They are phoned into the Board of Elections by the poll workers (at least one from each party) after the polls close. This isn't the "certified" tally but it's the one that is released to the news media for the nightly news/morning papers. Once the Board of Elections receives the machine back they open it up (again with a supervisor from both political parties present) and certify the tally. With at least two people doing every task the odds of error are small -- and fraud is damn near impossible.

The manual processing takes time, and like it or not, people want to know results sooner than the morning paper.

This is why you have the unofficial count from the poll workers and the later certified results. Electronic touchscreen systems will not change this. The count isn't "official and certified" until they manually count the absentee and challenge ballots.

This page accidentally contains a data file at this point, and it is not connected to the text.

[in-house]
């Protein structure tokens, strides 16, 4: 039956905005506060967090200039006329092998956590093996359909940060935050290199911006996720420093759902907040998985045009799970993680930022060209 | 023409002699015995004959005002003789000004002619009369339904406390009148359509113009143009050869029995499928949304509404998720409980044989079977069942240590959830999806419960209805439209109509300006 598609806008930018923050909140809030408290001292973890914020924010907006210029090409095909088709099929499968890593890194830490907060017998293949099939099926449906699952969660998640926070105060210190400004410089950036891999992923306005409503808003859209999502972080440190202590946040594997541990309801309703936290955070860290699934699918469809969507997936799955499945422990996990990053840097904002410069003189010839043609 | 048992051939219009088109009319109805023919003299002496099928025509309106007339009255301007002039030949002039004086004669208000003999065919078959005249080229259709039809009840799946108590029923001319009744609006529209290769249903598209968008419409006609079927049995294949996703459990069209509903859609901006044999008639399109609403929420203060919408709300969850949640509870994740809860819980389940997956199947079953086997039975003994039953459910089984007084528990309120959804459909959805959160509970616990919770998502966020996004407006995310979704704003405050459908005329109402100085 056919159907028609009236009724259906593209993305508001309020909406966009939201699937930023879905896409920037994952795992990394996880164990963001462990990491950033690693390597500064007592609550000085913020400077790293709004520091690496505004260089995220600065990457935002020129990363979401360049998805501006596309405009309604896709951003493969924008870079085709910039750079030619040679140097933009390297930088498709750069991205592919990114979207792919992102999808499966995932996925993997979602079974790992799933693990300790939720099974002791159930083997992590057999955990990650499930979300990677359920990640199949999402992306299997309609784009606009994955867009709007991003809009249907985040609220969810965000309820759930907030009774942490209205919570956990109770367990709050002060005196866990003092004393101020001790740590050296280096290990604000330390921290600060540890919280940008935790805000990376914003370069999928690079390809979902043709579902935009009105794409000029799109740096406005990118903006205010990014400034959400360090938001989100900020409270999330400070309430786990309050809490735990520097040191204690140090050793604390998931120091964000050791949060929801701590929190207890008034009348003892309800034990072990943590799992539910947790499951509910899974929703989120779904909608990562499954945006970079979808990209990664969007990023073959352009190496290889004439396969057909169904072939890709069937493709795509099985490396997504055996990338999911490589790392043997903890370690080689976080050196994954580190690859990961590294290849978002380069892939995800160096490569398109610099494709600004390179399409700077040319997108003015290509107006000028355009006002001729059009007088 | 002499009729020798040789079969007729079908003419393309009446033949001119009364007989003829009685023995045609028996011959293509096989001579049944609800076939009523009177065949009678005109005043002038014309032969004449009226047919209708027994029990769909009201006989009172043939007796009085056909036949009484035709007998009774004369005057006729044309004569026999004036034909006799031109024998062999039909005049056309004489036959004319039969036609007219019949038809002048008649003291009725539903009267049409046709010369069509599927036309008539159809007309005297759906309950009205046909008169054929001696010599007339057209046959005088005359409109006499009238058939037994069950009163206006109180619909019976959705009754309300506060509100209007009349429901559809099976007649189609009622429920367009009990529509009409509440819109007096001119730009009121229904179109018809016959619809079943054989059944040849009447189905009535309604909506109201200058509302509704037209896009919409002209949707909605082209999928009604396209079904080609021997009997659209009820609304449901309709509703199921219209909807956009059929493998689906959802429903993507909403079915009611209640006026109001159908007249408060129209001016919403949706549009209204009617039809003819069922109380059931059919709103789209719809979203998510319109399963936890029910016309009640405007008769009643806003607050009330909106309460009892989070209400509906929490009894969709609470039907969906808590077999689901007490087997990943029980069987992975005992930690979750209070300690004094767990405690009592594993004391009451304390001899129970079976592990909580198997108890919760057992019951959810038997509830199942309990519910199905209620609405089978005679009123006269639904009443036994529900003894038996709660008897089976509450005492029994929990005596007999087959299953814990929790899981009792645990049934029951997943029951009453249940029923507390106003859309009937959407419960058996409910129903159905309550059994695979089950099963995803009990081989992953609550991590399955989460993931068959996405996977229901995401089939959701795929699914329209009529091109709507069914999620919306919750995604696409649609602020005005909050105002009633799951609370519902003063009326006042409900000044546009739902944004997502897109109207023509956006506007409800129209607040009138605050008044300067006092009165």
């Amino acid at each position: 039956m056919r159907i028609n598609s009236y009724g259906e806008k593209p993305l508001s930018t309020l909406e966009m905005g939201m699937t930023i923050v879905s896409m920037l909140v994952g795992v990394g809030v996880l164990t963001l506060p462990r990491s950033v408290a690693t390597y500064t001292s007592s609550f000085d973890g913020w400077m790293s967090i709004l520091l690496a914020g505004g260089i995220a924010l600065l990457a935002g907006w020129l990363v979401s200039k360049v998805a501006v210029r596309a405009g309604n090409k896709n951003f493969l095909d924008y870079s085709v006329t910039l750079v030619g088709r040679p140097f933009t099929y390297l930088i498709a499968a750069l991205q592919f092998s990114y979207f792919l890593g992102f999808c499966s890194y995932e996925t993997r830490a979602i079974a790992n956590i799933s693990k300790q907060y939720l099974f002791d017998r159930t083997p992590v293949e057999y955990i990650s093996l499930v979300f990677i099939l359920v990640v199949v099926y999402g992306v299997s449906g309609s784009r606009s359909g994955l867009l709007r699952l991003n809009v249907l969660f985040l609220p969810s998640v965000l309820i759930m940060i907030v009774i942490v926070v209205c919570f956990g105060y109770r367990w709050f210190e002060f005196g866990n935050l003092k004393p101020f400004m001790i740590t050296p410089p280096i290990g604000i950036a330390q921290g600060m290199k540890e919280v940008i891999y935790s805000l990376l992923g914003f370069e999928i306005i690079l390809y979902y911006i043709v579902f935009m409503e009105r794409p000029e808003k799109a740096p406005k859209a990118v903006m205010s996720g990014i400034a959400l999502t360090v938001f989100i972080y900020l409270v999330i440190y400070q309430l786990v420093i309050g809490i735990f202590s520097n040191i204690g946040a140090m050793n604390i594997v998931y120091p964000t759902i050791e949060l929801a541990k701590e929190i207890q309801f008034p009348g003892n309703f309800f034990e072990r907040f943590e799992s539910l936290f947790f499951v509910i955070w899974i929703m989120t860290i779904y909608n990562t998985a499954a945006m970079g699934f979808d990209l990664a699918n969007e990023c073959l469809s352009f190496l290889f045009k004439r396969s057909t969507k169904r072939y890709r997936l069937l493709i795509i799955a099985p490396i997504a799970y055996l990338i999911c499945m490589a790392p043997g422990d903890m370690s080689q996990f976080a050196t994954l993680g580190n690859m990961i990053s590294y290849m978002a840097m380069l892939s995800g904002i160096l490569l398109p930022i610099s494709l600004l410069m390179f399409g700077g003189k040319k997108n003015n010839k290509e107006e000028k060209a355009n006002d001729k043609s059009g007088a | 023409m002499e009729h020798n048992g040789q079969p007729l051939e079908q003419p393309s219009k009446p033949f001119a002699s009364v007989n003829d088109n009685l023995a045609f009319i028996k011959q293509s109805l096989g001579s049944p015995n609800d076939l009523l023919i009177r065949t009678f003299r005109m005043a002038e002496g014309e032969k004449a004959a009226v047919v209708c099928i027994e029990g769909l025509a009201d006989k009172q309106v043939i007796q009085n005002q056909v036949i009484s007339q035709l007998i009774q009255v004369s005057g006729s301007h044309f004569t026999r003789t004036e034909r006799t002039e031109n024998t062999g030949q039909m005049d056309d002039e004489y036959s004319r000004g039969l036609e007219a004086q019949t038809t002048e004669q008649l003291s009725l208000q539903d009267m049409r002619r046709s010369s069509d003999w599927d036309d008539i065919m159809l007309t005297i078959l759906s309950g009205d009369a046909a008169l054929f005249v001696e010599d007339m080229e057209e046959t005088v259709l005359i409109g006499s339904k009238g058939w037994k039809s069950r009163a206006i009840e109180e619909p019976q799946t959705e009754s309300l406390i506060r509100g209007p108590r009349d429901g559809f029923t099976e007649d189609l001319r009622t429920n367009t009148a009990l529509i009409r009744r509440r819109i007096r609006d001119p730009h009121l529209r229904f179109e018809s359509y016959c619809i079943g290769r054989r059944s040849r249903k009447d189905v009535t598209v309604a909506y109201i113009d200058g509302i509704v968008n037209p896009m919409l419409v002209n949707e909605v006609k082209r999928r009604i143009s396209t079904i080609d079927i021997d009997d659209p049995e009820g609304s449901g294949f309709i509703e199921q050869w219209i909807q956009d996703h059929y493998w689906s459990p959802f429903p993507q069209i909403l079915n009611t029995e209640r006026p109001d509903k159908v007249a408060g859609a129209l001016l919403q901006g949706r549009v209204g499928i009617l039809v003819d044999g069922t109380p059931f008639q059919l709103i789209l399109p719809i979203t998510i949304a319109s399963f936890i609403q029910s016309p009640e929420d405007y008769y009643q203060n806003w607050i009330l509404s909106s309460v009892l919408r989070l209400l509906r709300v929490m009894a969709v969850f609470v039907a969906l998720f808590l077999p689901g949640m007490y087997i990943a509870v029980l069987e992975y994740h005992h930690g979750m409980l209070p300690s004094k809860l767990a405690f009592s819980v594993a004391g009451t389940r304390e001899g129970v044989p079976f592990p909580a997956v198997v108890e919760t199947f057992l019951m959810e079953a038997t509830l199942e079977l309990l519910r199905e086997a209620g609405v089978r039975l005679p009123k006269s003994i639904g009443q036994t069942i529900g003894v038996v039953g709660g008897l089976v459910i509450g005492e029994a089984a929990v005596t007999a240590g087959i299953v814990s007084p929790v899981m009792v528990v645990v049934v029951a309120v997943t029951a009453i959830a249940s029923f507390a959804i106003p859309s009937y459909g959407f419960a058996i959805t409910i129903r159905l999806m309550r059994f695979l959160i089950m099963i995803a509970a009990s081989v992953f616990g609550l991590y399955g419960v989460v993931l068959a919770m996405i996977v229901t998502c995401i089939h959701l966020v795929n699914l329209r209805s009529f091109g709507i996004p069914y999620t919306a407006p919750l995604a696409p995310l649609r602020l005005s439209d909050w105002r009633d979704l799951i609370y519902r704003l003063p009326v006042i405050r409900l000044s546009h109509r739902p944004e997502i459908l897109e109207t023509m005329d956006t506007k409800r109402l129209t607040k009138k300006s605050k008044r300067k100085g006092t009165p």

And as far as fraud goes -- which system do you trust more? The system that relies on two public servants sworn to uphold a scared trust or the system that relies on private vendor companies with lovely quotes like "I'm committed to delivering Ohio's electoral votes to the President". This is a no brainer people.

best typo ever. (0)

Anonymous Coward | more than 9 years ago | (#10514058)

sworn to uphold a scared trust

Best... typo... EVER!

Re:said it before -- I'll say it again (0)

Anonymous Coward | more than 9 years ago | (#10514132)

Once the Board of Elections receives the machine back they open it up (again with a supervisor from both political parties present) and certify the tally.

Stupid me. I forget that there are only two political parties. Then it's all good.

Re:said it before -- I'll say it again (1)